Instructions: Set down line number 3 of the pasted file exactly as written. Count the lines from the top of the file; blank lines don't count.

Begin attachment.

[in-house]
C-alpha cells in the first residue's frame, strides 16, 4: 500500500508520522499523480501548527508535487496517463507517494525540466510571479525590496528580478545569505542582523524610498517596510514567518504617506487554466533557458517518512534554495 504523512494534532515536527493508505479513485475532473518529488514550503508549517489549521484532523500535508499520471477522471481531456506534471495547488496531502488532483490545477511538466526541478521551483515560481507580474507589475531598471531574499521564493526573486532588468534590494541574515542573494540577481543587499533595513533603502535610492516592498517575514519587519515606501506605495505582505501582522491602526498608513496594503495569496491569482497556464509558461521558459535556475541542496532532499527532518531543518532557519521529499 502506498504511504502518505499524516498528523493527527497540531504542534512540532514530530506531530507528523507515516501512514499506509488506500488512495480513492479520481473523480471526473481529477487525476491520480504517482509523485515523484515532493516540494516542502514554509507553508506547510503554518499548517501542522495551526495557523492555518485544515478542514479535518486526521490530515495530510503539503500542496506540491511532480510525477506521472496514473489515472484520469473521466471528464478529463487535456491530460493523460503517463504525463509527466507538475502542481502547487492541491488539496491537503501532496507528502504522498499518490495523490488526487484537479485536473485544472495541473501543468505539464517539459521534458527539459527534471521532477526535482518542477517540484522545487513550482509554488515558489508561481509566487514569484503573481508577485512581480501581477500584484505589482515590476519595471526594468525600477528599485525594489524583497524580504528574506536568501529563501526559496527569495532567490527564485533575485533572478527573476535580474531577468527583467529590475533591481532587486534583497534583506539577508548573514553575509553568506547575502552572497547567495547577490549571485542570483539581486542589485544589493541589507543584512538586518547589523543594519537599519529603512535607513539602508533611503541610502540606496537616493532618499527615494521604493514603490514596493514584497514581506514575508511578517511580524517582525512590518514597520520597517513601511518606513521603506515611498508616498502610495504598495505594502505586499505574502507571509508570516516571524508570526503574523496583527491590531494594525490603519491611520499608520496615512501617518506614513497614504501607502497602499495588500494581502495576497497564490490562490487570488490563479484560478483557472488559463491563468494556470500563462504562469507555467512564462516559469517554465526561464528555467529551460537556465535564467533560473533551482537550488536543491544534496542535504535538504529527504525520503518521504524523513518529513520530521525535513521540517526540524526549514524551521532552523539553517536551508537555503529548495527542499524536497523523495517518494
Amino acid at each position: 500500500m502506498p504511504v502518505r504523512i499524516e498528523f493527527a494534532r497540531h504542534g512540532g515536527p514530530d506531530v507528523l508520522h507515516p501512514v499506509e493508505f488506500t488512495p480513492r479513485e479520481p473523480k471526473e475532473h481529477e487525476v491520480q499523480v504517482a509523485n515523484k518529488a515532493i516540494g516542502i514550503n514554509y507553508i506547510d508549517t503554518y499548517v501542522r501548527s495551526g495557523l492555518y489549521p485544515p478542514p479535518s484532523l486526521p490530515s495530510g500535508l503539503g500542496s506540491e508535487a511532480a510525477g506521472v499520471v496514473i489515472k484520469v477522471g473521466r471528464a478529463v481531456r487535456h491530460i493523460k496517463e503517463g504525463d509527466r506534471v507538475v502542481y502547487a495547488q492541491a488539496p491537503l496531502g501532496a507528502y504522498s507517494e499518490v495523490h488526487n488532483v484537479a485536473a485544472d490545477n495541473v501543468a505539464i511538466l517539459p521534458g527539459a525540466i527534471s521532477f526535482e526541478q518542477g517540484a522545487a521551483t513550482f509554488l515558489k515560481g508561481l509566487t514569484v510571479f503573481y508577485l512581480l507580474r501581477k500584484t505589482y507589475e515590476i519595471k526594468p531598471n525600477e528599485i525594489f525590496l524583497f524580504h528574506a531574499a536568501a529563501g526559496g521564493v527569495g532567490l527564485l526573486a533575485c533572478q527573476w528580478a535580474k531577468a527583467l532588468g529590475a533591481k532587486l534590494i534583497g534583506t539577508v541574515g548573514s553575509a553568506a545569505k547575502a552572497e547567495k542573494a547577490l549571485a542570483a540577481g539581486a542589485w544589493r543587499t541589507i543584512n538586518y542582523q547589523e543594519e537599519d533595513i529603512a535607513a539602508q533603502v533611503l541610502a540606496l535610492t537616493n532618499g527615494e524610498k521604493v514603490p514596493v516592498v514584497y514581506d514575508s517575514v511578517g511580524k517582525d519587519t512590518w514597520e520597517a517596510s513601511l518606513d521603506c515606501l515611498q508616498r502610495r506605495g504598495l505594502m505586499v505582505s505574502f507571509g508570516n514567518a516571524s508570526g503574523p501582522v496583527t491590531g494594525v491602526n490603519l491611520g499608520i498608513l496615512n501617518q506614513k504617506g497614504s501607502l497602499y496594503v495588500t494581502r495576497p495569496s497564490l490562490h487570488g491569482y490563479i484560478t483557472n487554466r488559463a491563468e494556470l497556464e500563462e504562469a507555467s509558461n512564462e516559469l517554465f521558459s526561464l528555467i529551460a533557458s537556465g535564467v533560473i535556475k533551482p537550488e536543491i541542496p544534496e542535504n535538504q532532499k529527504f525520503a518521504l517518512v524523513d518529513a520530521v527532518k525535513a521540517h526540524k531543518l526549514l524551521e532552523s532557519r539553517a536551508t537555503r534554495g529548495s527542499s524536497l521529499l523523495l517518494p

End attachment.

Amino acid at each position: 500500500m502506498p504511504v502518505r504523512i499524516e498528523f493527527a494534532r497540531h504542534g512540532g515536527p514530530d506531530v507528523l508520522h507515516p501512514v499506509e493508505f488506500t488512495p480513492r479513485e479520481p473523480k471526473e475532473h481529477e487525476v491520480q499523480v504517482a509523485n515523484k518529488a515532493i516540494g516542502i514550503n514554509y507553508i506547510d508549517t503554518y499548517v501542522r501548527s495551526g495557523l492555518y489549521p485544515p478542514p479535518s484532523l486526521p490530515s495530510g500535508l503539503g500542496s506540491e508535487a511532480a510525477g506521472v499520471v496514473i489515472k484520469v477522471g473521466r471528464a478529463v481531456r487535456h491530460i493523460k496517463e503517463g504525463d509527466r506534471v507538475v502542481y502547487a495547488q492541491a488539496p491537503l496531502g501532496a507528502y504522498s507517494e499518490v495523490h488526487n488532483v484537479a485536473a485544472d490545477n495541473v501543468a505539464i511538466l517539459p521534458g527539459a525540466i527534471s521532477f526535482e526541478q518542477g517540484a522545487a521551483t513550482f509554488l515558489k515560481g508561481l509566487t514569484v510571479f503573481y508577485l512581480l507580474r501581477k500584484t505589482y507589475e515590476i519595471k526594468p531598471n525600477e528599485i525594489f525590496l524583497f524580504h528574506a531574499a536568501a529563501g526559496g521564493v527569495g532567490l527564485l526573486a533575485c533572478q527573476w528580478a535580474k531577468a527583467l532588468g529590475a533591481k532587486l534590494i534583497g534583506t539577508v541574515g548573514s553575509a553568506a545569505k547575502a552572497e547567495k542573494a547577490l549571485a542570483a540577481g539581486a542589485w544589493r543587499t541589507i543584512n538586518y542582523q547589523e543594519e537599519d533595513i529603512a535607513a539602508q533603502v533611503l541610502a540606496l535610492t537616493n532618499g527615494e524610498k521604493v514603490p514596493v516592498v514584497y514581506d514575508s517575514v511578517g511580524k517582525d519587519t512590518w514597520e520597517a517596510s513601511l518606513d521603506c515606501l515611498q508616498r502610495r506605495g504598495l505594502m505586499v505582505s505574502f507571509g508570516n514567518a516571524s508570526g503574523p501582522v496583527t491590531g494594525v491602526n490603519l491611520g499608520i498608513l496615512n501617518q506614513k504617506g497614504s501607502l497602499y496594503v495588500t494581502r495576497p495569496s497564490l490562490h487570488g491569482y490563479i484560478t483557472n487554466r488559463a491563468e494556470l497556464e500563462e504562469a507555467s509558461n512564462e516559469l517554465f521558459s526561464l528555467i529551460a533557458s537556465g535564467v533560473i535556475k533551482p537550488e536543491i541542496p544534496e542535504n535538504q532532499k529527504f525520503a518521504l517518512v524523513d518529513a520530521v527532518k525535513a521540517h526540524k531543518l526549514l524551521e532552523s532557519r539553517a536551508t537555503r534554495g529548495s527542499s524536497l521529499l523523495l517518494p